To highlight World Suicide Prevention Day on 10 September we asked Dr Nav Uppal from IMC Jelita to explain suicide rates and what to do if you are concerned about a loved one.
Q. How common is suicide?
To give a snapshot of the situation in different countries:
UK: according to the office of National Statistics (2017) the total number of suicides across all age groups was 6,000. 253 females and 820 males between 10-29 years lost their lives to suicide in the UK. In the UK it is the single biggest killer of men under the age of 45.
US: data from the Centre of Disease Control and Prevention (CDC) shows that suicide is the leading cause of death among adolescents and young adults.
Australia: suicide is the leading cause of death among young Australians equating to around 8 suicide deaths per day.
Singapore: the suicide rate rose 10 % last year and is the leading cause of death for those aged 10-29 yrs. According to the Samaritans of Singapore 397 lives were lost to suicide in 2018 (nineteen boys aged 10 – 19 committed suicide last year, the highest since records began in 1991).
These figures are shocking and support the need to open up about mental health and provide easy to access supportive services with well trained professionals.
Q. What are the factors that make people at risk of attempting suicide?
Many people who have suicidal thoughts experience them when they are not in their usual frame of mind. This can be due to an illness, such as depression, or because of stressful events going on in their lives. These feeling are often temporary, or treatable.
There are numerous established risk factors for suicidal ideation including:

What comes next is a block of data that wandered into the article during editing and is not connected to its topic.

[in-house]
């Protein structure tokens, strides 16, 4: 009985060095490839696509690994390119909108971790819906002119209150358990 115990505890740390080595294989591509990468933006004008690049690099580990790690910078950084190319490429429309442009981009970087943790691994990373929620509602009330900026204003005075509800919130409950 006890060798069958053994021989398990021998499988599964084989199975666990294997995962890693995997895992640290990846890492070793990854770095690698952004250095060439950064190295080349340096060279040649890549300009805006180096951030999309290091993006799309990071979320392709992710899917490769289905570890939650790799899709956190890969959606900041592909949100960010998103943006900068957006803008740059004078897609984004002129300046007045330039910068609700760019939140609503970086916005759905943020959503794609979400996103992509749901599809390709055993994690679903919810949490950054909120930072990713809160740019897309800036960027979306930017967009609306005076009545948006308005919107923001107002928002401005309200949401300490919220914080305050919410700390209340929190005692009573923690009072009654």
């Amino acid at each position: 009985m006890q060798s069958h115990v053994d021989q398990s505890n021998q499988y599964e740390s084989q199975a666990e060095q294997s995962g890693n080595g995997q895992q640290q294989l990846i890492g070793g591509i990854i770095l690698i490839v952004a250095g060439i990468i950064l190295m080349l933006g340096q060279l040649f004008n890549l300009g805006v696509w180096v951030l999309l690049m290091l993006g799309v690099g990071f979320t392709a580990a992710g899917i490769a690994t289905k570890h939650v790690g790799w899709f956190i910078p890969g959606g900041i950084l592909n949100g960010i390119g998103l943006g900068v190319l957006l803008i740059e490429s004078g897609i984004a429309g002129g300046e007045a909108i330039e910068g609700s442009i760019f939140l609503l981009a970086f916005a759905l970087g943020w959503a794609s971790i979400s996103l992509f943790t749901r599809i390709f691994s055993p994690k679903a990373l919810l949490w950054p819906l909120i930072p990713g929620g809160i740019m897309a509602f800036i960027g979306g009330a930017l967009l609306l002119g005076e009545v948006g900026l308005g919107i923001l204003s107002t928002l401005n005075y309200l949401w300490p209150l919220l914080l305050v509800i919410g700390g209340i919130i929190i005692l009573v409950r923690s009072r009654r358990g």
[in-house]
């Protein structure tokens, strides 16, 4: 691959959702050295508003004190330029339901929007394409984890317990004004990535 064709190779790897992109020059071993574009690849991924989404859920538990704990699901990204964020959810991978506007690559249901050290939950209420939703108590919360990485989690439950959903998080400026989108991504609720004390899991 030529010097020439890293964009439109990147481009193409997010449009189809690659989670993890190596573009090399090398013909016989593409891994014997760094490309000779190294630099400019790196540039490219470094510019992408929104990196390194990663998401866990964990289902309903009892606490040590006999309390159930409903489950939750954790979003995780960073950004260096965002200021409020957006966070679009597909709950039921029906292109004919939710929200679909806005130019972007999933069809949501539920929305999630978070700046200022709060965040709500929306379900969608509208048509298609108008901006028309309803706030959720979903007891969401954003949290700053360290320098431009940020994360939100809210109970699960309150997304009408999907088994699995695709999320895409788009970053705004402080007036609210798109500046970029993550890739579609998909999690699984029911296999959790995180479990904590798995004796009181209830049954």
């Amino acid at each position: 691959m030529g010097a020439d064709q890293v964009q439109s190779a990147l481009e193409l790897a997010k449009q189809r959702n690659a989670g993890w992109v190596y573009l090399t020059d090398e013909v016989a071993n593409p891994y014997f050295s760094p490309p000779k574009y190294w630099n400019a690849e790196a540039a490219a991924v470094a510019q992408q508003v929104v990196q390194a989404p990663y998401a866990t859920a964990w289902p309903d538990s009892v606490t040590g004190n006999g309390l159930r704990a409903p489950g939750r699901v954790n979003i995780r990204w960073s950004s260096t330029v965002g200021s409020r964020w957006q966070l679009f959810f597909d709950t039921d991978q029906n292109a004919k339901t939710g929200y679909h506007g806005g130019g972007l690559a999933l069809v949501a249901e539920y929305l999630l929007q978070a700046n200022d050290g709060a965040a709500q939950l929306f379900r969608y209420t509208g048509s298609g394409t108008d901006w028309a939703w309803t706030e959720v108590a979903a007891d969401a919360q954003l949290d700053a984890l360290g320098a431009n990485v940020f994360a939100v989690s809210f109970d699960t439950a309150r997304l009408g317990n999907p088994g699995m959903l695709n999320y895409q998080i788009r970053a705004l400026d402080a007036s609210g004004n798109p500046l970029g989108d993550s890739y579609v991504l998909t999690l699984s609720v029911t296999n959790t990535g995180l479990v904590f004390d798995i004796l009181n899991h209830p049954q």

- Being male – three times as many men die from suicide than women.
- Age – the highest risk in in people 40-54.
- Having a Mental Health Disorder – 9 in 10 people who die from suicide have a mental health problem of some kind. Illnesses that increase the risk are: Depression (for people with depression suicide is a serious complication with a risk of about 3 % over the next 10 years), Bipolar, Schizophrenia, Emotional unstable personality disorder (borderline personality disorder), Alcohol or drug dependence.
- Having a painful physical illness – e.g. Arthritis or cancer
- Being unemployed, homelessness or living alone
- Difficult life events – such as the death of a loved one, redundancy, relationship break-ups.
- Bullying – whether this be in person or online.
Q. If someone reading this is concerned about a partner / teenager – when should they seek external support? And who should the parent go to for support?
Suicidal thoughts are usually related to thinking that no one cares, feelings of worthlessness or uselessness. There may be associated imagery of picturing the act or after death state. The combination of these feelings can be extremely distressing. Children and young adults and their families need good information and supportive relationships with the right healthcare professionals. Seeing your GP would be a good place to start. They would be able to offer support and point you in right direction for other wee trained health professionals including
Counsellors, Psychologists, School services, Psychiatrists or in clinic support with the GP. Noticing these signs can offer potential opportunities to intervene and save lives. While self-harm is not directly related to suicide there is research that individuals who self-harm are more at risk of attempting or completing suicide.